The Wingmaker's Hoax Revisited
Bernard Roy writes:
I have just read Ed Wolfe's conclusions about the Wingmakers (www.wingmakers.com) hoax. What amazes me about these sorts of metaphysical "scams" is the willingness of so many seemingly intelligent people to believe them, even after they have been proved false. For many of "the faithful", attempts to reveal the spurious origins of their New Age belief systems are simply further proof of the ultimate truth of the philosophy they embrace. If you want a new religion to thrive, persecute the believers and discredit the founders.
Urban shamanism was never more popular, and the empire of the late cult author Carlos Castaneda never more successful, than they were following the appearance of a rash of books and articles published in the 1980's proving, once and for all, that the "brujo" Don Juan (whom Castaneda had always insisted was a real person) was a figment of a very fertile and highly entertaining imagination. If you tell people something they either already believe, or wish to believe, they will take their own recognition as proof of the genuineness of the source in spite of what even the author himself may have to say about it. Many people insist on believing that the world created by the late fiction/fantasy writer J.R.R. Tolkien (THE HOBBIT, LORD OF THE RING et al.) is a factual representation of the true, but hidden, history of the earth. The protestations of the author himself could not daunt these diehard enthusiasts bent on forging a new belief system out of his works.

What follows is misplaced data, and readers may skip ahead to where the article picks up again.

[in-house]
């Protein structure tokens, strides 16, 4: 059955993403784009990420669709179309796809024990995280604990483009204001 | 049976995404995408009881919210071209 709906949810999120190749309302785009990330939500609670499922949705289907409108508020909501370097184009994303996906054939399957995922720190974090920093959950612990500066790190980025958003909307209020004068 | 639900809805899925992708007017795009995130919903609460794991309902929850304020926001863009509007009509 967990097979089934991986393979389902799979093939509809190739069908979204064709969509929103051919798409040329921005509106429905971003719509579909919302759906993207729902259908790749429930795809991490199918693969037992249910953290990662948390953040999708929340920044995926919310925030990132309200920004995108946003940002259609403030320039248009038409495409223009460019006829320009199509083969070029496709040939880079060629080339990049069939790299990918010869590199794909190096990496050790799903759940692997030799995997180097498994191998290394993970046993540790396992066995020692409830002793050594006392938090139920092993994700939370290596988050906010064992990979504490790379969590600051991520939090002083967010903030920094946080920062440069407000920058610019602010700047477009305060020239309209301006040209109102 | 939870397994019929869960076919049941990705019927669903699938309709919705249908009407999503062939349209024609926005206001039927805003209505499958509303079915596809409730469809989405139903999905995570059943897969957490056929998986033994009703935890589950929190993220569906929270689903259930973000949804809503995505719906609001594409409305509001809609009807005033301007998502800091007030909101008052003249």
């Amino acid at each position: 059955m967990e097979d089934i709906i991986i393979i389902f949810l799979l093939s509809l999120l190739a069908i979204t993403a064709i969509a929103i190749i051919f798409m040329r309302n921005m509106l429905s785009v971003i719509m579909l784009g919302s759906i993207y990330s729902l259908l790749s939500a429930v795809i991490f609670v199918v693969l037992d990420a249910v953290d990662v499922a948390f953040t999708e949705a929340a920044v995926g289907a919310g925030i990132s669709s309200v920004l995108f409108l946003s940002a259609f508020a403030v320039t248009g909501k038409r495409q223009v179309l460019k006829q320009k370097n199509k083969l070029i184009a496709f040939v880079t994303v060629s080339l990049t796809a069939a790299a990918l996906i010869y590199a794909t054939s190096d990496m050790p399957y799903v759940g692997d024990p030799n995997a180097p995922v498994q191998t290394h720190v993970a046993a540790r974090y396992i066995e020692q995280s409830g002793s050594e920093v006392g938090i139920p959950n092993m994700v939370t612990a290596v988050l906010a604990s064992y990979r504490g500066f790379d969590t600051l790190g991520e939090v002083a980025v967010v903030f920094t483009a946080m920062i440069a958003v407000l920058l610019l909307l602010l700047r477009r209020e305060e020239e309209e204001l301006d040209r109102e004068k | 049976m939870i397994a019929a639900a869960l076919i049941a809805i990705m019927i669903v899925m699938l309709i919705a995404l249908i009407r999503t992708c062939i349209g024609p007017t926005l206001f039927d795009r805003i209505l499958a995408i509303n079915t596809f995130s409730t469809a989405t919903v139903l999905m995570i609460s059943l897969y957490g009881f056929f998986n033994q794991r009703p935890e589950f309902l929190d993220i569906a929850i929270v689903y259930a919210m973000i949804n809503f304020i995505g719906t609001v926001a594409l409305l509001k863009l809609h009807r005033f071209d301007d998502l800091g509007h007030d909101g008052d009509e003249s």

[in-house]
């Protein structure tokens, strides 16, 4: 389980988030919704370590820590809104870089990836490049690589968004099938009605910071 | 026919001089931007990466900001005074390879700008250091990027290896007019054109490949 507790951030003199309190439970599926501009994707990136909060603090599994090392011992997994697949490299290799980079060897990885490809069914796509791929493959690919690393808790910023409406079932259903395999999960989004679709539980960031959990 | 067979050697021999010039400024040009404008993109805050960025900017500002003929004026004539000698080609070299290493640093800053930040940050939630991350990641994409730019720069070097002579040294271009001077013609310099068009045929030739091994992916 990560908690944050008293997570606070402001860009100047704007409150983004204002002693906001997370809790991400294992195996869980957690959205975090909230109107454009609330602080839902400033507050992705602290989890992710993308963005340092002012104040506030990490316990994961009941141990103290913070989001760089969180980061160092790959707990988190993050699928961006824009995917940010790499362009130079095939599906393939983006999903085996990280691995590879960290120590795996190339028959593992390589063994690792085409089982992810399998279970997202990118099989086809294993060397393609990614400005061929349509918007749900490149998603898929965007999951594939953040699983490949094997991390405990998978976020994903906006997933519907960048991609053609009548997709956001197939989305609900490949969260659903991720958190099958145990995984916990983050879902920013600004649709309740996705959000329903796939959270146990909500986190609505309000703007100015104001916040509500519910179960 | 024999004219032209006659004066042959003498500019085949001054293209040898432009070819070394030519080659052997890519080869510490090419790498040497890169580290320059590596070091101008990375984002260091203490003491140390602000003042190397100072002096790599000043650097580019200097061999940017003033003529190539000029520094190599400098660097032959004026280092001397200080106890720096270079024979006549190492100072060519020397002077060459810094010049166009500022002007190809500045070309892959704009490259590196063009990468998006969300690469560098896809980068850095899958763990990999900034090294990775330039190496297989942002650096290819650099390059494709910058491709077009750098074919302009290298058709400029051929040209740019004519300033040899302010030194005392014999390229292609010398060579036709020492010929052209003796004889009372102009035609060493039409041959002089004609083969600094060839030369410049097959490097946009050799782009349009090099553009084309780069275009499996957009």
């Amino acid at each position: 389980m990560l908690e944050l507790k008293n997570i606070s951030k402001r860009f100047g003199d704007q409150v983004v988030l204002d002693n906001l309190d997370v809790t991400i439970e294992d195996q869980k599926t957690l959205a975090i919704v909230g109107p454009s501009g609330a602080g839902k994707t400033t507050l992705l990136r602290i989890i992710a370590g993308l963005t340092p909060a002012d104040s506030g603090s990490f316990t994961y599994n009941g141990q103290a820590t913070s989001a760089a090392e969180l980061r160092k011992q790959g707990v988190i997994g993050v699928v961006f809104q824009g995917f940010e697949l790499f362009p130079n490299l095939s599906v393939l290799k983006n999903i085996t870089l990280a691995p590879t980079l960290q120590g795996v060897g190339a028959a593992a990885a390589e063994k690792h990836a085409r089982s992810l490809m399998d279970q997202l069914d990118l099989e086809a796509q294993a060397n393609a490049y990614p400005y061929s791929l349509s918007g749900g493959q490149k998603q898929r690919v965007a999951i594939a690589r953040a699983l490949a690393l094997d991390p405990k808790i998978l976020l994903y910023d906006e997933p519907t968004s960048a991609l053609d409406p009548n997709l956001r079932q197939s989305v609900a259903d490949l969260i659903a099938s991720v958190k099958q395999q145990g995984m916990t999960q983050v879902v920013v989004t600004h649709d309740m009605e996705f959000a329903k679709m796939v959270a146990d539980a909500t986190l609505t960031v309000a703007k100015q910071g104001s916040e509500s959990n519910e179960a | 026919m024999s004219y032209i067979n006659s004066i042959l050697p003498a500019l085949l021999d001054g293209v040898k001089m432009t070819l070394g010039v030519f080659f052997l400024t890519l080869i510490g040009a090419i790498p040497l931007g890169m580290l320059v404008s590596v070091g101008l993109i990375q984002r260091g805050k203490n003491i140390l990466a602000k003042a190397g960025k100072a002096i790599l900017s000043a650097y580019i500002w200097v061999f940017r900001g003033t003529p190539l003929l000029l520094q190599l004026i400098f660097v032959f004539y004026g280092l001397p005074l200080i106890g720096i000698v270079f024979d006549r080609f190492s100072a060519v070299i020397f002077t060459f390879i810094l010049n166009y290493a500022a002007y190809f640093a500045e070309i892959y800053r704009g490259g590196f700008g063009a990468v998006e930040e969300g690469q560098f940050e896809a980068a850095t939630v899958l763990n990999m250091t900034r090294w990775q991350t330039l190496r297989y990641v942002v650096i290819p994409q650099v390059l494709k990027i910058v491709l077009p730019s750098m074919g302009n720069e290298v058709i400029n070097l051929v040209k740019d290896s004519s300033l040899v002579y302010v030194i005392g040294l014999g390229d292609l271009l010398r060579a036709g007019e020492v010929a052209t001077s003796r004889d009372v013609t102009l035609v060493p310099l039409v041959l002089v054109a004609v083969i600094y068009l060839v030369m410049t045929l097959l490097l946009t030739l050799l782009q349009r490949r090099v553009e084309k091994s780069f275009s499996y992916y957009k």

The Wingmakers, whose hackneyed and conspiratorialist "back to the future" premise seems to have been inspired by Scully & Muldaur, is so transparently derivative that I am truly amazed that anyone could think, even for a second, that it could be factual or historical. The "artifacts" appear to have been gleaned from a New Age flea market, the paintings are insipid and decidedly mid-20th Century in style, and the endless poems and other writings contain many common, disconcertingly consistent errors in grammar and sytax (mistakes such as confusing the verb "to lie" with the verb "to lay"....."I was laying on the ground"). The further you read, and the more you delve into the philosophy of the Wingmakers, the less plausible and believeable it becomes, although I stongly suspect that it will "speak to the hearts" of large numbers of predominantly white, American, middle-class, reasonably educated, un-mated and uncommitted women between 25 and 50 - such individuals are always the backbone of any new religious or philosophical movement.
I have not heard the Wingmakers music, but if it is consistent with the other "artistic" offerings left behind by these mysterious visitors from our past/future, it will sound suspiciously like most of the CD's created by keyboard sythesizers and digital samplers that play endlessly on the stereo systems of New Age bookstores and gift shops throughout North America.
The real mystery here is not the origin or the legacy of the Wingmakers, it is the willingness of so many to believe in and be spiritually nourished by such mediocrity.
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